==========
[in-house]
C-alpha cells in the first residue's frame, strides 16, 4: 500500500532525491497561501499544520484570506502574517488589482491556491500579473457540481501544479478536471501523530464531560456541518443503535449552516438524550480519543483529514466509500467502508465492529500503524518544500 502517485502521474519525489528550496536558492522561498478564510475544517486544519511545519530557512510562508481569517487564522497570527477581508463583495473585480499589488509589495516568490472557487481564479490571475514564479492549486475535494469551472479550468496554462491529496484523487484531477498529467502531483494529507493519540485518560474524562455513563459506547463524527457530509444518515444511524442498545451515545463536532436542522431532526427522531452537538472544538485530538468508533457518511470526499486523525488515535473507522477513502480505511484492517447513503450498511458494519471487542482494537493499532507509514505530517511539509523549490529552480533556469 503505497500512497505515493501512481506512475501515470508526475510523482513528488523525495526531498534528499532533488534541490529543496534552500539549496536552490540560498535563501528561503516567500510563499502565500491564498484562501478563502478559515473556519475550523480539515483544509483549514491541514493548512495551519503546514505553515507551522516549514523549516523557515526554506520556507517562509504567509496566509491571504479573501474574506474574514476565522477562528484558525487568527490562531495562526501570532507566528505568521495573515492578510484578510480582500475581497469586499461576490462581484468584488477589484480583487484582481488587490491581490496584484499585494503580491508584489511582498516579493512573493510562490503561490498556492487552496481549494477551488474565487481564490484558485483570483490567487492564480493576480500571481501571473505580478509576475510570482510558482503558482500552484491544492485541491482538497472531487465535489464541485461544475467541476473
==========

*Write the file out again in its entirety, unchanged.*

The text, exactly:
[in-house]
C-alpha cells in the first residue's frame, strides 16, 4: 500500500532525491497561501499544520484570506502574517488589482491556491500579473457540481501544479478536471501523530464531560456541518443503535449552516438524550480519543483529514466509500467502508465492529500503524518544500 502517485502521474519525489528550496536558492522561498478564510475544517486544519511545519530557512510562508481569517487564522497570527477581508463583495473585480499589488509589495516568490472557487481564479490571475514564479492549486475535494469551472479550468496554462491529496484523487484531477498529467502531483494529507493519540485518560474524562455513563459506547463524527457530509444518515444511524442498545451515545463536532436542522431532526427522531452537538472544538485530538468508533457518511470526499486523525488515535473507522477513502480505511484492517447513503450498511458494519471487542482494537493499532507509514505530517511539509523549490529552480533556469 503505497500512497505515493501512481506512475501515470508526475510523482513528488523525495526531498534528499532533488534541490529543496534552500539549496536552490540560498535563501528561503516567500510563499502565500491564498484562501478563502478559515473556519475550523480539515483544509483549514491541514493548512495551519503546514505553515507551522516549514523549516523557515526554506520556507517562509504567509496566509491571504479573501474574506474574514476565522477562528484558525487568527490562531495562526501570532507566528505568521495573515492578510484578510480582500475581497469586499461576490462581484468584488477589484480583487484582481488587490491581490496584484499585494503580491508584489511582498516579493512573493510562490503561490498556492487552496481549494477551488474565487481564490484558485483570483490567487492564480493576480500571481501571473505580478509576475510570482510558482503558482500552484491544492485541491482538497472531487465535489464541485461544475467541476473